John 4:28-30, 39-42
Then, leaving her water jar, the woman went back to the town and said to the people, “Come, see a man who told me everything I ever did. Could this be the Christ?” They came out of the town and made their way toward him. Many of the Samaritans from that town believed in him because of the woman’s testimony, “He told me everything I ever did.” So when the Samaritans came to him, they urged him to stay with them, and he stayed two days. And because of his words many more became believers. They said to the woman, “We no longer believe just because of what you said; now we have heard for ourselves, and we know that this man really is the Savior of the world.”
The scene described in this passage is our manifesto, our constitution if you will allow me, for the task to which we are setting our hands tonight. It contains for us all the secrets for a successful evangelistic ministry. Can you see it? Let’s walk through it together.
This woman knows what it is to be on the outside. For starters, she is a Samaritan, a group of people from the first century who lived on the fringes of Jewish society and who, while claiming a legitimate title to Jewish history and expectation, were nonetheless considered outsiders by their distant Jewish kindred. Further, she is what we might now call a “loose woman,” one who for reasons unknown to us had flouted the sexual mores of her own people. Thus she is outside even those who are together outside. And she has had a dynamic encounter with the living Lord. This encounter leaves her so changed that she forgets the very worldly task that brought her to Jesus in the first place: she leaves her water jar behind.
Like anyone who has experienced such a transformation, she immediately goes and tells all her countrymen—the Samaritans of her village—about her encounter with Jesus. The urgency described here tells us about the significance of that encounter. Having been so changed, nothing else matters to her but to gather her family, friends, and neighbors and share the news. Her testimony is so powerful indeed—not least by how much of an outsider she truly was, a fact she freely reminds all—that they all respond in faith by her very word alone. But she cannot leave it there. She must bring them to hear for themselves. And so they likewise meet Jesus, and are so amazed by him that they forget their prior belief on account of the woman’s word, and they believe a second time. And they know in their heart of hearts that this Jew, if he is to be the savior of Samaritan as well as Jew, must be the Savior of not one people or the other; he must be the savior of the whole world.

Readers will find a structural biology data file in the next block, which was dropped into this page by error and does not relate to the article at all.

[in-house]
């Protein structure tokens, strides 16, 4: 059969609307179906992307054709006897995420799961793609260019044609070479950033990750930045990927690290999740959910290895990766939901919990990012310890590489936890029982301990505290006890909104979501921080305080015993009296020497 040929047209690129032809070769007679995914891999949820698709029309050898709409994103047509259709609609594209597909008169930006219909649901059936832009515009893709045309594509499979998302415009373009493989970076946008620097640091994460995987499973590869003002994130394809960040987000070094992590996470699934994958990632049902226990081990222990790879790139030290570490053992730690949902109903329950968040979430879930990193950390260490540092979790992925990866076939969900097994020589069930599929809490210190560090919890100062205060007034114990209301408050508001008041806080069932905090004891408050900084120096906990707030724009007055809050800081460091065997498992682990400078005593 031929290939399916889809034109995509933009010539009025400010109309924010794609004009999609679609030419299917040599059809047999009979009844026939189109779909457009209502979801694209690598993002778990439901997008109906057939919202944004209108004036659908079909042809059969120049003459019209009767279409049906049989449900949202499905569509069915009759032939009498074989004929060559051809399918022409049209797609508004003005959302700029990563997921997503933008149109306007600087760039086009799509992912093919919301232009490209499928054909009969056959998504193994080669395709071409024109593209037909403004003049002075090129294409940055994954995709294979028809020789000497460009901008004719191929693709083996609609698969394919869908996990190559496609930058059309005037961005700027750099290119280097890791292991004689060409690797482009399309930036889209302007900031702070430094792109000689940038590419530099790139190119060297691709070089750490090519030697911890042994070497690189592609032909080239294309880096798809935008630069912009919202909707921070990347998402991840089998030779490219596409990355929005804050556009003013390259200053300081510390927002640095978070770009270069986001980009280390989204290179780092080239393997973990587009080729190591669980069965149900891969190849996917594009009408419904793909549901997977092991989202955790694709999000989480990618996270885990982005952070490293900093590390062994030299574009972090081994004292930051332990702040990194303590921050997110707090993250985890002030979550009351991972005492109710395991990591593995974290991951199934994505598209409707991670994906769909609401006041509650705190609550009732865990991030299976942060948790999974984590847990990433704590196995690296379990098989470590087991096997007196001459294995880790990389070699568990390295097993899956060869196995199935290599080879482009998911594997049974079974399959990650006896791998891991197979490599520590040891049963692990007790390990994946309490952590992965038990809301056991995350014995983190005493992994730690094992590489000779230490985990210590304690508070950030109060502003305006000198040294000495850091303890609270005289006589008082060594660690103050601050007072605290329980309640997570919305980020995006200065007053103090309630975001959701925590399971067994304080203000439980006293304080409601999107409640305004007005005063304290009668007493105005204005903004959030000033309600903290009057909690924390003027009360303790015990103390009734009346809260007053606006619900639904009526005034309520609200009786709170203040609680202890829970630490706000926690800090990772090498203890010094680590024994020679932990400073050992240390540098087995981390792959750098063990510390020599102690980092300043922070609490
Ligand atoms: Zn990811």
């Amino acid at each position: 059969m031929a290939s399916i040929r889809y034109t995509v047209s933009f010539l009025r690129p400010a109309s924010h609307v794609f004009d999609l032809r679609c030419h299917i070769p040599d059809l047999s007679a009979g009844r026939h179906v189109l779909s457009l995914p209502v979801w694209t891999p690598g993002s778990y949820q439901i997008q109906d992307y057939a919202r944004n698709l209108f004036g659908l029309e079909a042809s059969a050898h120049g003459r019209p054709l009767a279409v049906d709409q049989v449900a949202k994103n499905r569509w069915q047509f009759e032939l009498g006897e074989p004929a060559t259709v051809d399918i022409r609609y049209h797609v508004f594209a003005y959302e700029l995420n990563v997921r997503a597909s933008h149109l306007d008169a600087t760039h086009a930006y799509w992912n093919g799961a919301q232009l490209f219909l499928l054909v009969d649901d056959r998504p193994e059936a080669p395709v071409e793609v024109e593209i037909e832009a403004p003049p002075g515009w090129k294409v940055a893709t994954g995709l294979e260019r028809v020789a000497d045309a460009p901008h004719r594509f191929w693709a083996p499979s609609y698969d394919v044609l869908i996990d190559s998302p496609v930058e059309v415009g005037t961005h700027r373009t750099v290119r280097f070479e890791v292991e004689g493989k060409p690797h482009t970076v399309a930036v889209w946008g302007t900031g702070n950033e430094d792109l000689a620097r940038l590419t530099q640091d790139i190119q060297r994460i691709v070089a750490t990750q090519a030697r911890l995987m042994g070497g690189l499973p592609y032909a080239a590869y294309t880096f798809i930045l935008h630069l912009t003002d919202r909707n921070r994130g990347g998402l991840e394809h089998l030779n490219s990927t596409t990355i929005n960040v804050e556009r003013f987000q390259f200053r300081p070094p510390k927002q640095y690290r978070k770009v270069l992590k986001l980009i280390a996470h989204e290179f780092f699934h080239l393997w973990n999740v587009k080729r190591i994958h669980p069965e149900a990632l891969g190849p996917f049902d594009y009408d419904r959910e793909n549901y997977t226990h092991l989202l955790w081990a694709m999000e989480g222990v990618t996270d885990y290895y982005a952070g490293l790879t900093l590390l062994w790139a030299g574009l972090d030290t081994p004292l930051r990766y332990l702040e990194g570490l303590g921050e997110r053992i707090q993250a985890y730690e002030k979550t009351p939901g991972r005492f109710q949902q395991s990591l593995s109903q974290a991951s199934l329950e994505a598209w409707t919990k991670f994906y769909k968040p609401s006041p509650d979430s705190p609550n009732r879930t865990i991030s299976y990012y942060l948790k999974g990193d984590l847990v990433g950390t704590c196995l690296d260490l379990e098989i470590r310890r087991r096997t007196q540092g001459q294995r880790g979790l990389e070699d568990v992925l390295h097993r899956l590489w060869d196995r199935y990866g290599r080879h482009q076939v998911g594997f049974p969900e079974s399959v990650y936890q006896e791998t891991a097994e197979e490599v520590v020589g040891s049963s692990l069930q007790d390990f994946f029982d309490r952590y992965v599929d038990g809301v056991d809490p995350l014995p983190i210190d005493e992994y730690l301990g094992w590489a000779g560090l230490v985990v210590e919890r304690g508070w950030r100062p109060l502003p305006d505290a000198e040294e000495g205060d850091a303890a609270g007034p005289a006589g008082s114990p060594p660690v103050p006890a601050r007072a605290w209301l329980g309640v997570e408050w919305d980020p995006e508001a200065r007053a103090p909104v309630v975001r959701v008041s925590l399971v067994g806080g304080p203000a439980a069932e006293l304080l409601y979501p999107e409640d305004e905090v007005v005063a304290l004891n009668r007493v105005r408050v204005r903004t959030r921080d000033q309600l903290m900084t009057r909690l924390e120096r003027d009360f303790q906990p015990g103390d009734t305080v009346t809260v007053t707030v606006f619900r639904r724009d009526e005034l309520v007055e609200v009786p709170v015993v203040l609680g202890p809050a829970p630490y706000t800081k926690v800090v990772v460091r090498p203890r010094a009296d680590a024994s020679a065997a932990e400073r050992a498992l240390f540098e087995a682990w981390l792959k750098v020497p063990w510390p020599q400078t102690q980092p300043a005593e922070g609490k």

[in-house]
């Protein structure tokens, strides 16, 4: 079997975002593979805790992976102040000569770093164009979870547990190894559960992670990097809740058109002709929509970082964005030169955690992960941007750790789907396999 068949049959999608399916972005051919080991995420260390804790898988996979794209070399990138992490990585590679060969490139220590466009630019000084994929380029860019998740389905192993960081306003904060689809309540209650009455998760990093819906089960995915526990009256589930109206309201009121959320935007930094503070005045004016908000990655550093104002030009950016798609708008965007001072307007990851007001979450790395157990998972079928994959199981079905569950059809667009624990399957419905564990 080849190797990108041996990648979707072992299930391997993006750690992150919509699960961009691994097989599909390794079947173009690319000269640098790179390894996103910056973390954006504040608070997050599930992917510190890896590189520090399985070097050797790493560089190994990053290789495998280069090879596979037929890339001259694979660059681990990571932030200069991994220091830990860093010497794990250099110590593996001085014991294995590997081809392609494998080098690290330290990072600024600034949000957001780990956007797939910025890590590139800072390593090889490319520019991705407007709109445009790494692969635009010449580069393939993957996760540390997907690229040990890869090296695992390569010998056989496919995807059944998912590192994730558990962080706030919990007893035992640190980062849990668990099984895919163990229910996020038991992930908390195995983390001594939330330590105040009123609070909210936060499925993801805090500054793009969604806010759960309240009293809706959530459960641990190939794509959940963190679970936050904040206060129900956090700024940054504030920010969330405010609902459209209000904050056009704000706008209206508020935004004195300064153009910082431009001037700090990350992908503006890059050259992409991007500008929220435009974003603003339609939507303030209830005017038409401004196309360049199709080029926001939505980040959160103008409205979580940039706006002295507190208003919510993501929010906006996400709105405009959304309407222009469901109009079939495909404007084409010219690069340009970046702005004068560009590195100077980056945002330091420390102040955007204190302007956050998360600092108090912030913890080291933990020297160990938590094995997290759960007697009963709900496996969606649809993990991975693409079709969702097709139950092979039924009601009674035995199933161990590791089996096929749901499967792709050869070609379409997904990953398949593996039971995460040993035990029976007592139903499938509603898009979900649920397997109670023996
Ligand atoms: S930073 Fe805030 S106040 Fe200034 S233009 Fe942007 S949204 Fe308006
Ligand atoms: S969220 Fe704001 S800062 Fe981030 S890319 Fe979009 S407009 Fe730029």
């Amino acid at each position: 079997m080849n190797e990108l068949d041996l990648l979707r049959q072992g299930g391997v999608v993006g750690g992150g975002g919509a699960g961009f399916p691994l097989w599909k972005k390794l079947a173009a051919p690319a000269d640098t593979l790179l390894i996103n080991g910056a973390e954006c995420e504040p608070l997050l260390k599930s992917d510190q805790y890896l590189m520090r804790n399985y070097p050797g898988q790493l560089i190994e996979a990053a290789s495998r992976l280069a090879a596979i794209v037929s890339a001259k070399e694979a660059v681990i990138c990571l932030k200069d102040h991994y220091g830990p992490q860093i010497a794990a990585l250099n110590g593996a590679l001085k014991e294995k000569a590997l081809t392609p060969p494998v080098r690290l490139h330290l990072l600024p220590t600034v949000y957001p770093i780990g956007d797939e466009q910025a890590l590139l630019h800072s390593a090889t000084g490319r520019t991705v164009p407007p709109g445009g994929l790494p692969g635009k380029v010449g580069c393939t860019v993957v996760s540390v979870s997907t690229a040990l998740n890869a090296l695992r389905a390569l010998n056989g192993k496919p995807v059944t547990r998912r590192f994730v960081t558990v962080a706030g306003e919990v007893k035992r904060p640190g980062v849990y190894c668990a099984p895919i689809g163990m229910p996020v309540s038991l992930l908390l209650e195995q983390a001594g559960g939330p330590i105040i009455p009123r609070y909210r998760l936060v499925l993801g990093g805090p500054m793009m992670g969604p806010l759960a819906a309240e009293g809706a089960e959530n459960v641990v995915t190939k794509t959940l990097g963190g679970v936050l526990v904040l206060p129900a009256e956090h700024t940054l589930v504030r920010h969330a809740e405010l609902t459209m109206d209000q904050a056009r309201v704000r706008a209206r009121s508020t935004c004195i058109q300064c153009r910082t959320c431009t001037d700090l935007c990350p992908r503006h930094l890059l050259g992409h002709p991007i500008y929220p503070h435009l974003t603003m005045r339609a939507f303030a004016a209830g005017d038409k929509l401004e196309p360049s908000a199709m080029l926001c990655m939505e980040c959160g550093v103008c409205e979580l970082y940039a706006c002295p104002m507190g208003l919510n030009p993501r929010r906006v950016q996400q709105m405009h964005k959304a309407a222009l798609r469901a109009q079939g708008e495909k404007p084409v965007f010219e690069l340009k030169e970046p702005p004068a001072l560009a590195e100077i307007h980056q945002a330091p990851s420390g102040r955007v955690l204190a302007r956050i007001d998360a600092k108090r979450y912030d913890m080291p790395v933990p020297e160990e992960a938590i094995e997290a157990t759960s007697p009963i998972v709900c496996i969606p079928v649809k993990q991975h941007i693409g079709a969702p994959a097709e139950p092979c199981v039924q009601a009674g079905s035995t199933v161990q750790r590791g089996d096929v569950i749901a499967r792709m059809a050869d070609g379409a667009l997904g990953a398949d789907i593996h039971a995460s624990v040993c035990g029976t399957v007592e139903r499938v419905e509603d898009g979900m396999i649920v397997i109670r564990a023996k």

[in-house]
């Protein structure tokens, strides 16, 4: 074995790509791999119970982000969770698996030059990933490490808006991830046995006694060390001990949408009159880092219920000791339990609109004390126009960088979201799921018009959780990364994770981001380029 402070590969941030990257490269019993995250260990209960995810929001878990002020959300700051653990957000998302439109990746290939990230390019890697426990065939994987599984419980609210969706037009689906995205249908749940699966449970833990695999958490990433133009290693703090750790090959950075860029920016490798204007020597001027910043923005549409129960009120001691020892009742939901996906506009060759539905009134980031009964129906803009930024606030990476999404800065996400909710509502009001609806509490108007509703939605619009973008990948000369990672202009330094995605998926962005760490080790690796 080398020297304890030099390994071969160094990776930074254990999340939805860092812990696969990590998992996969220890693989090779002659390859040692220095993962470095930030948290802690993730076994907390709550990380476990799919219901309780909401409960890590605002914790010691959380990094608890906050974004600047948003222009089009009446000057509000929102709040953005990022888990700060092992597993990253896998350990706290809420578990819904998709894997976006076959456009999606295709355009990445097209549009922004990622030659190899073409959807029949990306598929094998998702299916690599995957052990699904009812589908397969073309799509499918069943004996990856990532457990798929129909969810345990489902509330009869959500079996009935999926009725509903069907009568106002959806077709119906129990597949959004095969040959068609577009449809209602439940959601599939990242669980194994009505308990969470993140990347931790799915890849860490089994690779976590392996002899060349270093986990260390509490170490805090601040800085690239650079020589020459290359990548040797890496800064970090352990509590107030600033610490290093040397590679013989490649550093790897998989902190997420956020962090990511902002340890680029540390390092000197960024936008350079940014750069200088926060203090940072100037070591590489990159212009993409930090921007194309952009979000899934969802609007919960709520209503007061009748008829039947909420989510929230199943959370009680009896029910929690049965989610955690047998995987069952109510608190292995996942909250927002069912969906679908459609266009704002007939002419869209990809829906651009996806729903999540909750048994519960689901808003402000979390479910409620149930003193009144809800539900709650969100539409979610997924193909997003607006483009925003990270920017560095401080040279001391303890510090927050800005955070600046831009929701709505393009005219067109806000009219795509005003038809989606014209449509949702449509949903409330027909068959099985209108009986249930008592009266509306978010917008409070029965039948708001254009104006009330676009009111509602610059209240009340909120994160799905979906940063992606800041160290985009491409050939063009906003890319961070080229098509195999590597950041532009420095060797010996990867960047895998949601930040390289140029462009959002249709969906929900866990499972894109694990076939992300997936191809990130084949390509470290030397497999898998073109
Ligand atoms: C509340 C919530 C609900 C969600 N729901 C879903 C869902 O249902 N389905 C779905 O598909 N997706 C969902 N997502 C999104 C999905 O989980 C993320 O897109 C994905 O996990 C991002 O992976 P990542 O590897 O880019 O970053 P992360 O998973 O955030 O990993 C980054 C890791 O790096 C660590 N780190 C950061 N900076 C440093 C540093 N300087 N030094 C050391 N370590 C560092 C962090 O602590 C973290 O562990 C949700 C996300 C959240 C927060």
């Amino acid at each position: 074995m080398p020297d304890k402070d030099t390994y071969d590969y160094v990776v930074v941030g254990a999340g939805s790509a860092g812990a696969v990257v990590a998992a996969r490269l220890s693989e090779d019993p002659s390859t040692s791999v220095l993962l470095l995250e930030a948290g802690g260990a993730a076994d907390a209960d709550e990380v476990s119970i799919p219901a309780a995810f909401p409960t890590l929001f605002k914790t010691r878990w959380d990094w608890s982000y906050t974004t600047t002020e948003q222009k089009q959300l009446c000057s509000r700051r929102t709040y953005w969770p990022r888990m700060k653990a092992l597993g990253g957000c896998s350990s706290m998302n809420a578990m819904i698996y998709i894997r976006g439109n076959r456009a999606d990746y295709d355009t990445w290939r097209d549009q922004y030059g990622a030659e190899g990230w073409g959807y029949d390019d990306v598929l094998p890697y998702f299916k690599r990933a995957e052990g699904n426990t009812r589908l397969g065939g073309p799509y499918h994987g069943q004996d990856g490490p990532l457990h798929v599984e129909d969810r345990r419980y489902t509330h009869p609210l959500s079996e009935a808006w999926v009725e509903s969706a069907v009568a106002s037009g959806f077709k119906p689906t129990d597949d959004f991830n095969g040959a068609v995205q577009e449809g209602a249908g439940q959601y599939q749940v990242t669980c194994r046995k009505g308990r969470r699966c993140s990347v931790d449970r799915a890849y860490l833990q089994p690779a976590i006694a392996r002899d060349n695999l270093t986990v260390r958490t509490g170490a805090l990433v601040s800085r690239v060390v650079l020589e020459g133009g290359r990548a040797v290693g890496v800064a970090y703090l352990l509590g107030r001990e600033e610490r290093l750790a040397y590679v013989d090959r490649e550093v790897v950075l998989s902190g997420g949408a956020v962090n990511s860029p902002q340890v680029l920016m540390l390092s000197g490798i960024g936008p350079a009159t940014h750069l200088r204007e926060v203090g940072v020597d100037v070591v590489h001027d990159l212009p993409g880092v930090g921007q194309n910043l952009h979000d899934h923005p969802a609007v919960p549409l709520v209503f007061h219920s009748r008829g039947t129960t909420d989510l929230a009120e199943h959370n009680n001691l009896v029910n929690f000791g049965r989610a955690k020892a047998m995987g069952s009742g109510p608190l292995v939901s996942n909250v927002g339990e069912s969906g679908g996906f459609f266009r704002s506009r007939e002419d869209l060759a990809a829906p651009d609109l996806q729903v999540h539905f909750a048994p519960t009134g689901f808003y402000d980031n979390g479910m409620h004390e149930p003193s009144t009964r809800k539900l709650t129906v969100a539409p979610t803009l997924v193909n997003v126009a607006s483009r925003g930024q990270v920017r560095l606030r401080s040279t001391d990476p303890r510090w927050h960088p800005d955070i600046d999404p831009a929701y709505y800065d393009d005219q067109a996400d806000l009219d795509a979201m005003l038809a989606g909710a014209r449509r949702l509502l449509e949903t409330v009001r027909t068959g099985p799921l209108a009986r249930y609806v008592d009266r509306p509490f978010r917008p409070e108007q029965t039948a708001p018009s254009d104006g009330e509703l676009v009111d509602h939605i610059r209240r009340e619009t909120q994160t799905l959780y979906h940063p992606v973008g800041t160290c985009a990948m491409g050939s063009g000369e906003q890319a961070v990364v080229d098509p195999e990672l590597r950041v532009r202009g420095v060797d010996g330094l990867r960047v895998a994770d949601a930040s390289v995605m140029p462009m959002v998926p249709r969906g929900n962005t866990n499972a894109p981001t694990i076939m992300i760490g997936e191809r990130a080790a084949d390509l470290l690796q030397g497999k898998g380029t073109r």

Do you see it now? Do you see our manifesto for evangelism, our constitution for our outreach to a world outside God’s grace? The woman is our model. She encounters Jesus for herself first, and is transformed by the encounter. Likewise, we can only testify to that which we know for ourselves; our mission comes out of our own transformation by the power of Jesus. Further, she leaves behind her worldly labors to spread the word. Likewise, the magnitude of our encounter with the living Lord should drive us out of homes and jobs and into the streets proclaiming the Christ. Even her past shame, that which kept her on the outside of her own community, became a tool to reach that very community with joy for the magnitude of her transformation. Likewise, we do not bring merely our doctrine about Jesus to the world; we bring the powerful evidence of our own lives transformed.
But there is one final element which we should not overlook. The woman does not ask the villagers to rely on her word alone. As powerful as that is, it is not enough in itself to transform hearts and minds. No. She brings them also to Jesus, that they might hear the word for themselves from the very source. Let’s not mince words about what we are called to do here. We are not compelling our neighbors by the power of our arguments or the rigor of our evidence. The Cross is foolishness to those who are perishing, and even the evidence of our own lives can be explained away by a skeptical world. No. We speak only to bring people to Jesus. He alone has the power to truly transform lives. He alone can transform skepticism into belief. He alone has the ability to bring those on the outside in. And that is indeed what he does. That alone is why we the Church do any outreach at all, because we believe that is what he does. Let us then set our hands to nothing else than to bring our neighbors to the feet of Jesus. As with our sister in the faith from this story, he will take care of the rest.
Look for Part 7 of this series, entitled “The Counselor”, soon. For the original setting of these devotionals, see my introduction to the first post in the series here.